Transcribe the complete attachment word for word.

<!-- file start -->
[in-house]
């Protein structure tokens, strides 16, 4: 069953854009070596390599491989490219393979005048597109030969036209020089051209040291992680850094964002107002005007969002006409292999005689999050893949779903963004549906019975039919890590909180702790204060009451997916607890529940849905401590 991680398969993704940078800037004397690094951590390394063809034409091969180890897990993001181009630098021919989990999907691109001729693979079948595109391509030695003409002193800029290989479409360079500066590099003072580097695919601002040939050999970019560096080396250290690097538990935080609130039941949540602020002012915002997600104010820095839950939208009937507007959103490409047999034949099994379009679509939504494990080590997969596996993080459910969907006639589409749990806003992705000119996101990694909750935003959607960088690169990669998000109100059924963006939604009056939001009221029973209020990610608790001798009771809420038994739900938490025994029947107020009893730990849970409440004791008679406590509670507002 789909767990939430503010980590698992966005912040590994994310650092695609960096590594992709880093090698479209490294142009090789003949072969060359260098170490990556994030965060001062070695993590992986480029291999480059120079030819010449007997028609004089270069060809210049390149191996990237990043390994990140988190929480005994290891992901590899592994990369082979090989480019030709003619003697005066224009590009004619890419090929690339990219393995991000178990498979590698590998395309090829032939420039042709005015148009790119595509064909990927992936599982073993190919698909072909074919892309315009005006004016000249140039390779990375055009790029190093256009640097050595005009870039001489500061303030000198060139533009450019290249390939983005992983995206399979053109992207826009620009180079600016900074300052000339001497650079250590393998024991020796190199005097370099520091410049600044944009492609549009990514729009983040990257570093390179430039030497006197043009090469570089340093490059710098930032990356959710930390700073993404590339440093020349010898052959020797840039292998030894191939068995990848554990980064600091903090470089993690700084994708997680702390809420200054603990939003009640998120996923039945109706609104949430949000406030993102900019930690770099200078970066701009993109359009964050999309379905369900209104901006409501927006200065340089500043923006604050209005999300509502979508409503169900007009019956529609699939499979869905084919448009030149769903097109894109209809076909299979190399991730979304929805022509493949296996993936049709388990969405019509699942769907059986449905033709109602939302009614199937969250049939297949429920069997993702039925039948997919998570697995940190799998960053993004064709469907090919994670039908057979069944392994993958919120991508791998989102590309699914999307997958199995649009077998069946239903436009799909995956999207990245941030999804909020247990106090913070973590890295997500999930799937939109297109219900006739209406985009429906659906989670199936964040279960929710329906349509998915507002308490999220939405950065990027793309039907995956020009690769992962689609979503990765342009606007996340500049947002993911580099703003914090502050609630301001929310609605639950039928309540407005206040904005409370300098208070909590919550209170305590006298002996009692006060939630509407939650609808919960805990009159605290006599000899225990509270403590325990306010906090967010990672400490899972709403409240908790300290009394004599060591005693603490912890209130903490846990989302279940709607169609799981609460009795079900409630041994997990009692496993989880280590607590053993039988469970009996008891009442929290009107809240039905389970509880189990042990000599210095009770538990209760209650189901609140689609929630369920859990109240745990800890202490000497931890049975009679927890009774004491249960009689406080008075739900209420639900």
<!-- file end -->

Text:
[in-house]
């Protein structure tokens, strides 16, 4: 069953854009070596390599491989490219393979005048597109030969036209020089051209040291992680850094964002107002005007969002006409292999005689999050893949779903963004549906019975039919890590909180702790204060009451997916607890529940849905401590 991680398969993704940078800037004397690094951590390394063809034409091969180890897990993001181009630098021919989990999907691109001729693979079948595109391509030695003409002193800029290989479409360079500066590099003072580097695919601002040939050999970019560096080396250290690097538990935080609130039941949540602020002012915002997600104010820095839950939208009937507007959103490409047999034949099994379009679509939504494990080590997969596996993080459910969907006639589409749990806003992705000119996101990694909750935003959607960088690169990669998000109100059924963006939604009056939001009221029973209020990610608790001798009771809420038994739900938490025994029947107020009893730990849970409440004791008679406590509670507002 789909767990939430503010980590698992966005912040590994994310650092695609960096590594992709880093090698479209490294142009090789003949072969060359260098170490990556994030965060001062070695993590992986480029291999480059120079030819010449007997028609004089270069060809210049390149191996990237990043390994990140988190929480005994290891992901590899592994990369082979090989480019030709003619003697005066224009590009004619890419090929690339990219393995991000178990498979590698590998395309090829032939420039042709005015148009790119595509064909990927992936599982073993190919698909072909074919892309315009005006004016000249140039390779990375055009790029190093256009640097050595005009870039001489500061303030000198060139533009450019290249390939983005992983995206399979053109992207826009620009180079600016900074300052000339001497650079250590393998024991020796190199005097370099520091410049600044944009492609549009990514729009983040990257570093390179430039030497006197043009090469570089340093490059710098930032990356959710930390700073993404590339440093020349010898052959020797840039292998030894191939068995990848554990980064600091903090470089993690700084994708997680702390809420200054603990939003009640998120996923039945109706609104949430949000406030993102900019930690770099200078970066701009993109359009964050999309379905369900209104901006409501927006200065340089500043923006604050209005999300509502979508409503169900007009019956529609699939499979869905084919448009030149769903097109894109209809076909299979190399991730979304929805022509493949296996993936049709388990969405019509699942769907059986449905033709109602939302009614199937969250049939297949429920069997993702039925039948997919998570697995940190799998960053993004064709469907090919994670039908057979069944392994993958919120991508791998989102590309699914999307997958199995649009077998069946239903436009799909995956999207990245941030999804909020247990106090913070973590890295997500999930799937939109297109219900006739209406985009429906659906989670199936964040279960929710329906349509998915507002308490999220939405950065990027793309039907995956020009690769992962689609979503990765342009606007996340500049947002993911580099703003914090502050609630301001929310609605639950039928309540407005206040904005409370300098208070909590919550209170305590006298002996009692006060939630509407939650609808919960805990009159605290006599000899225990509270403590325990306010906090967010990672400490899972709403409240908790300290009394004599060591005693603490912890209130903490846990989302279940709607169609799981609460009795079900409630041994997990009692496993989880280590607590053993039988469970009996008891009442929290009107809240039905389970509880189990042990000599210095009770538990209760209650189901609140689609929630369920859990109240745990800890202490000497931890049975009679927890009774004491249960009689406080008075739900209420639900």